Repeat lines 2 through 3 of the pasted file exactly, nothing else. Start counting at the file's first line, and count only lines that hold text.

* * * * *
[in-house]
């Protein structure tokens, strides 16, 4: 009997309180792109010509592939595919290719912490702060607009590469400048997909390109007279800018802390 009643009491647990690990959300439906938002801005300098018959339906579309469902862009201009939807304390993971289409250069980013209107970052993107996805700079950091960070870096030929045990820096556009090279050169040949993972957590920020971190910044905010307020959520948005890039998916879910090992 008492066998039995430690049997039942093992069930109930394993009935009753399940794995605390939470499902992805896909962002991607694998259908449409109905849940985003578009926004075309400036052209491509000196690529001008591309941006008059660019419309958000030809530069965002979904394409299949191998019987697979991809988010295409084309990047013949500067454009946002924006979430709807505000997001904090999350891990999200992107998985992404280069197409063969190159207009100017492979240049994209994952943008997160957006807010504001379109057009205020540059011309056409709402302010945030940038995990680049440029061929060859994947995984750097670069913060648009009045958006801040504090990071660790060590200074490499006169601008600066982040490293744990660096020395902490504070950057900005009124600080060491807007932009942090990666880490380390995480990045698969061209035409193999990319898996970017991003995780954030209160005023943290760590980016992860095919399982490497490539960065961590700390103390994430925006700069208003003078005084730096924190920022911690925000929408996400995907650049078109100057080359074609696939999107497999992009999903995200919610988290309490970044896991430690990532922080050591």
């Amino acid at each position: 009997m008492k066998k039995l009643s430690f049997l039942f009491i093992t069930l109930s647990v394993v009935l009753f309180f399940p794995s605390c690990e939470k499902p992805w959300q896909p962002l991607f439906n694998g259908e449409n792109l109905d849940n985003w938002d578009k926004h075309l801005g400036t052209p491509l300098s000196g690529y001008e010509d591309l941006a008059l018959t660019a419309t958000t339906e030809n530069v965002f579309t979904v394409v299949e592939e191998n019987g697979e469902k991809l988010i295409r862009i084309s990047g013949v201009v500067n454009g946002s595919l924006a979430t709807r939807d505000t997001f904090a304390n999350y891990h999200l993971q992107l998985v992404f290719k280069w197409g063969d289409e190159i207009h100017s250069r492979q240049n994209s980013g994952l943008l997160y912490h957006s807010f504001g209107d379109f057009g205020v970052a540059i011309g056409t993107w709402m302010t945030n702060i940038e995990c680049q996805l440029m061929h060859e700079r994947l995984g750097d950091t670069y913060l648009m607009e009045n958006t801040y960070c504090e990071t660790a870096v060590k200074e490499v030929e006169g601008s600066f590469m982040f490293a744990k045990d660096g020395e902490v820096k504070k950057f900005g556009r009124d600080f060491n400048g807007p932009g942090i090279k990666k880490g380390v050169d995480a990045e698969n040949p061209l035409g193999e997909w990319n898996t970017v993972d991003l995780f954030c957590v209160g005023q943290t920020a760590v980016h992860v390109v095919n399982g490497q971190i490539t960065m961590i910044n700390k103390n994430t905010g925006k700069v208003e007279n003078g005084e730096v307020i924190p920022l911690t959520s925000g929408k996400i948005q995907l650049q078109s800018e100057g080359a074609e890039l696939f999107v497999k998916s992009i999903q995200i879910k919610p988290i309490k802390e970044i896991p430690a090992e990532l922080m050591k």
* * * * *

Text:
């Protein structure tokens, strides 16, 4: 009997309180792109010509592939595919290719912490702060607009590469400048997909390109007279800018802390 009643009491647990690990959300439906938002801005300098018959339906579309469902862009201009939807304390993971289409250069980013209107970052993107996805700079950091960070870096030929045990820096556009090279050169040949993972957590920020971190910044905010307020959520948005890039998916879910090992 008492066998039995430690049997039942093992069930109930394993009935009753399940794995605390939470499902992805896909962002991607694998259908449409109905849940985003578009926004075309400036052209491509000196690529001008591309941006008059660019419309958000030809530069965002979904394409299949191998019987697979991809988010295409084309990047013949500067454009946002924006979430709807505000997001904090999350891990999200992107998985992404280069197409063969190159207009100017492979240049994209994952943008997160957006807010504001379109057009205020540059011309056409709402302010945030940038995990680049440029061929060859994947995984750097670069913060648009009045958006801040504090990071660790060590200074490499006169601008600066982040490293744990660096020395902490504070950057900005009124600080060491807007932009942090990666880490380390995480990045698969061209035409193999990319898996970017991003995780954030209160005023943290760590980016992860095919399982490497490539960065961590700390103390994430925006700069208003003078005084730096924190920022911690925000929408996400995907650049078109100057080359074609696939999107497999992009999903995200919610988290309490970044896991430690990532922080050591």
């Amino acid at each position: 009997m008492k066998k039995l009643s430690f049997l039942f009491i093992t069930l109930s647990v394993v009935l009753f309180f399940p794995s605390c690990e939470k499902p992805w959300q896909p962002l991607f439906n694998g259908e449409n792109l109905d849940n985003w938002d578009k926004h075309l801005g400036t052209p491509l300098s000196g690529y001008e010509d591309l941006a008059l018959t660019a419309t958000t339906e030809n530069v965002f579309t979904v394409v299949e592939e191998n019987g697979e469902k991809l988010i295409r862009i084309s990047g013949v201009v500067n454009g946002s595919l924006a979430t709807r939807d505000t997001f904090a304390n999350y891990h999200l993971q992107l998985v992404f290719k280069w197409g063969d289409e190159i207009h100017s250069r492979q240049n994209s980013g994952l943008l997160y912490h957006s807010f504001g209107d379109f057009g205020v970052a540059i011309g056409t993107w709402m302010t945030n702060i940038e995990c680049q996805l440029m061929h060859e700079r994947l995984g750097d950091t670069y913060l648009m607009e009045n958006t801040y960070c504090e990071t660790a870096v060590k200074e490499v030929e006169g601008s600066f590469m982040f490293a744990k045990d660096g020395e902490v820096k504070k950057f900005g556009r009124d600080f060491n400048g807007p932009g942090i090279k990666k880490g380390v050169d995480a990045e698969n040949p061209l035409g193999e997909w990319n898996t970017v993972d991003l995780f954030c957590v209160g005023q943290t920020a760590v980016h992860v390109v095919n399982g490497q971190i490539t960065m961590i910044n700390k103390n994430t905010g925006k700069v208003e007279n003078g005084e730096v307020i924190p920022l911690t959520s925000g929408k996400i948005q995907l650049q078109s800018e100057g080359a074609e890039l696939f999107v497999k998916s992009i999903q995200i879910k919610p988290i309490k802390e970044i896991p430690a090992e990532l922080m050591k």